How many different English accents are there?
How can you tell one from the other? How does your accent affect your English teaching?
English is the most common official language in the world, with recognised status in over 50 countries – and as such, there is a wide variety of English accents across the globe.
English has developed, and suddenly you can’t understand a single word someone is saying! It can be hugely disappointing, can’t it? Many ELLs (English language learners) want to learn American, British, Australian, or Canadian English; lo and behold, they suddenly find themselves confused! There are almost 160 different English accents that exist all over the world. We cannot touch on all 160 different accents on this blog, so we will discuss the most common ones. Here are some of the most distinctive accents to listen out for.
If you’ve ever tried to do a British accent, this is probably the one you were trying to imitate. It is the accent you’d typically hear on BBC News or World Service. Also known as ‘the Queen’s English’, it is often associated with the middle to upper classes. There is a more heightened version of received pronunciation or R.P as it’s also known, which is only really spoken on film and television. Think of Jane Austen films and Maggie Smith’s character in Downton Abbey for reference.
- The ‘r’ at the end of words isn’t pronounced.
- Trap-bath-split – meaning words like ‘bath’, ‘path’ and ‘dance’ are pronounced with a long ‘a’ [ɑː] sound as in the word ‘father’.
- To practise heightened R.P. try pronouncing the word ‘mirror’ as ‘mere’ and the word ‘man’ as ‘men’.
You can listen to received pronunciation with the characters of Downton Abbey.
Cockney is another iconic accent and one that you’ll instantly recognise. It is commonly associated with cockney rhyming slang and the language of market stall owners in the East End of London. However, a better, more accurate example can be heard in gangster films such as Lock Stock and Two Smoking Barrels and Snatch.
- Vowel sounds shift – words like ‘day’ sound like ‘die’, and ‘buy’ is more like ‘boy’.
- Glottal stop – the letter ‘t’ is pronounced with the back of the throat and with less intensity, so words like ‘better’ sound more like ‘be’uh’.
- The ‘th’ in words is pronounced as an ‘f’, so words like ‘think’ and ‘thing’ become ‘fink’ and ‘fing’.
This is the accent in the midlands city of Birmingham. It also stretches to the surrounding areas, but it is distinctly different to the Coventry accent, which is only nineteen miles (thirty-six kilometres) away. What once was voted the worst accent in the U.K. has become a source of pride thanks to the hit T.V. series Peaky Blinders.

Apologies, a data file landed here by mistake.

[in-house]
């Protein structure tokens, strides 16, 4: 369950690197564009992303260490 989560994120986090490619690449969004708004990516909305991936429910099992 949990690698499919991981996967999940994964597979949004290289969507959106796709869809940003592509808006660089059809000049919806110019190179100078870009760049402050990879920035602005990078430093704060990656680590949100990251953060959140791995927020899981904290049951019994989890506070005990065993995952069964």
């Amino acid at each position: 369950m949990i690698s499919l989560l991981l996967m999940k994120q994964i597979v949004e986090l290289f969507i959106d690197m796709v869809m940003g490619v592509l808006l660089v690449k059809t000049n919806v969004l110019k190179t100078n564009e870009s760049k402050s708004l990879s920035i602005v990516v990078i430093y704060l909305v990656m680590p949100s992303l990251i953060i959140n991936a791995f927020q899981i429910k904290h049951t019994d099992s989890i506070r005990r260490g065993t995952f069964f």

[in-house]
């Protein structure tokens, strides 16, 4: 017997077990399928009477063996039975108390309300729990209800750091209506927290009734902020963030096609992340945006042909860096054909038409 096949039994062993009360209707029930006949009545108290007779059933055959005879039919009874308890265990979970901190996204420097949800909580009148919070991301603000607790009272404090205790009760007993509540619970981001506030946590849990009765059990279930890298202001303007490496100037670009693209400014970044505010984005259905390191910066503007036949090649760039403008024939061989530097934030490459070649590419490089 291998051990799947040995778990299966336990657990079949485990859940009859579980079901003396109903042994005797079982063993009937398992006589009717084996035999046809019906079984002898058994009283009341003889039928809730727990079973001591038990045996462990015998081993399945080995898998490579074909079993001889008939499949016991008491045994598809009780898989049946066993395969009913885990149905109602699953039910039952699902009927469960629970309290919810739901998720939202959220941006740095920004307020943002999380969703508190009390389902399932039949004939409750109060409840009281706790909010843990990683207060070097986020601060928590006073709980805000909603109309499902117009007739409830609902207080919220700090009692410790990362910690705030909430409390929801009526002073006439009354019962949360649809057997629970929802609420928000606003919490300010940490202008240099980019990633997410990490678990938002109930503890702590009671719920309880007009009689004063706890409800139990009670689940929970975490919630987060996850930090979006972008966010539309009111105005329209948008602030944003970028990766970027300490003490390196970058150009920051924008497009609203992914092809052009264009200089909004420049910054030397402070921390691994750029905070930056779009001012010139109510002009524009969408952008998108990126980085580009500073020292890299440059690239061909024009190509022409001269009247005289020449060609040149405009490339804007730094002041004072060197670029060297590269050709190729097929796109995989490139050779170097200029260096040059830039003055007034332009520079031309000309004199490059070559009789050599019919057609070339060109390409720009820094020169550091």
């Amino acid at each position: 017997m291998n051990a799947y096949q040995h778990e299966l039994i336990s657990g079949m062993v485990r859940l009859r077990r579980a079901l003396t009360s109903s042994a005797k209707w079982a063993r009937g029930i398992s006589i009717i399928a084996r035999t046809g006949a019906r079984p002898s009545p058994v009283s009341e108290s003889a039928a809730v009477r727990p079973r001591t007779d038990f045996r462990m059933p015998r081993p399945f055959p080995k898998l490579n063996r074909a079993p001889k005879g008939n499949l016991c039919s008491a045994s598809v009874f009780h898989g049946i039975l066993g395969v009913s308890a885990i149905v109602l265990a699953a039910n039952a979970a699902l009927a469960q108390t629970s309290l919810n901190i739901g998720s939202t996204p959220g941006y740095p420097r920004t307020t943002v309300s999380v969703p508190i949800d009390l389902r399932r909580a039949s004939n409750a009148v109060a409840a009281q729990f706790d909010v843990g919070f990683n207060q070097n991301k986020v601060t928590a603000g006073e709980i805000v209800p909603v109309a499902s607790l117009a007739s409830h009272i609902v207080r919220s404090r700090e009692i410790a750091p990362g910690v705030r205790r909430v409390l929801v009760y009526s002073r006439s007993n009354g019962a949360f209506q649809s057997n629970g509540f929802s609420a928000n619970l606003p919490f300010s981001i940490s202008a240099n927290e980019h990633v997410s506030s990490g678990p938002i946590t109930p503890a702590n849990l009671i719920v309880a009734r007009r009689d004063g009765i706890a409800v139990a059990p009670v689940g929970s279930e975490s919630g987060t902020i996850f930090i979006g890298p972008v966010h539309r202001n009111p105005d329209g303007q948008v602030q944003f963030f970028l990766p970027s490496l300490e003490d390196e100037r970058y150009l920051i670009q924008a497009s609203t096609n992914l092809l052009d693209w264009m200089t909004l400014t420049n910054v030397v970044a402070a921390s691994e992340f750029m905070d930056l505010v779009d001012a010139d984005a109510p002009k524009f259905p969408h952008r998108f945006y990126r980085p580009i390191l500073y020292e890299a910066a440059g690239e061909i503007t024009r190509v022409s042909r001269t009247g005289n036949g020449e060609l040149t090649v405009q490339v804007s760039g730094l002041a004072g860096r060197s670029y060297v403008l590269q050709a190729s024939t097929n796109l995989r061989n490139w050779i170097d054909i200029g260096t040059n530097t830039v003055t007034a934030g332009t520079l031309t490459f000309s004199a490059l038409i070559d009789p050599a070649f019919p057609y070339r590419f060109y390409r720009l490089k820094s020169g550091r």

- Downward intonation at the end of sentences.
- Changing vowel sounds – ‘oy’ is used instead of ‘i’ – so the sentence “I quite like it” sounds more like ‘Oy kwoyt loik it’.
- Dropped ‘h’ sounds at the beginning of sentences.
Check out these Brummie accents in the T.V. series Peaky Blinders.
Also known as God’s own country, Yorkshire is home to Leeds, York and Sheffield and is the largest county in the U.K. Because of the area’s size, there is a lot of variation within the Yorkshire accent. However, it is also considered one of the friendliest accents in the U.K. Another interesting fact about the Yorkshire accent is that it has roots in Old English and Old Norse, which was the language of the Vikings. This connection may explain why so many characters have the accent in the fantasy T.V. series Game of Thrones.
- Words that generally end in an ‘ee’ sound are pronounced ‘eh’; for example, ‘happy’ sounds more like ‘appeh’, but the initial ‘h’ is not pronounced.
- The word ‘the’ is often omitted, and the word ‘to’ is shortened to ‘t’ [tә].
- Variants of words – for example, the words’ owt’ and ‘nowt’ mean ‘anything’ and ‘nothing’.
High on the perplexing-to-foreigners British accent scale is Geordie (pronounced jor-dee). Spoken by the good folk of Newcastle and Tyneside in the northeast of England, it’s probably the hardest to understand of all the English accents and even baffles a lot of other Brits. The Geordie accent does not use the glottal stop in a usual fashion. Instead, a unique type of glottal stop characterises it. /p, t, k/ can all be pronounced simultaneously with a glottal stop after them in Geordie, both at the end of a syllable and sometimes before a weak vowel.
You can listen to the Geordie accent with the characters of Billy Elliot.
If you’ve seen ‘Braveheart’, you may be confused in thinking that everyone in Scotland speaks like Mel Gibson in that movie. The Scottish accent and dialect are diverse and heavily influenced by the Gaelic language. Take the Edinburgh accent, for example, which is very soft. In contrast, you have a much thicker Glasgow accent, and speakers often cut their words. The spoken rhythms in the Highlands are very poetic and Scandanavian sounding. This is not dissimilar to the islands, which generally have stronger dialects and accents the more remote they are.
- The ‘r’ is pronounced and rolled.
- Elongated vowel sounds – for example the word ‘face’ is pronounced ‘fehce’ [fe:s] and ‘goat’ becomes ‘goht’ [go:t].
- Glottal stop – the letter ‘t’ is cut in between vowels. For example, the sentence “pass the water bottle” sounds more like “pass the wa’er bo’le”.
Listen to different Scottish accents from the movie Braveheart.
Nearly 30% of people in Wales can speak Welsh – the dialect in English is therefore also heavily influenced by the Welsh language. This is particularly true in Northern Wales, where English is usually the second language in households, and the accent is thick and breathy. Southern Welsh accents, on the other hand, sound more clipped and musical – just like the singsong tones of Tom Jones.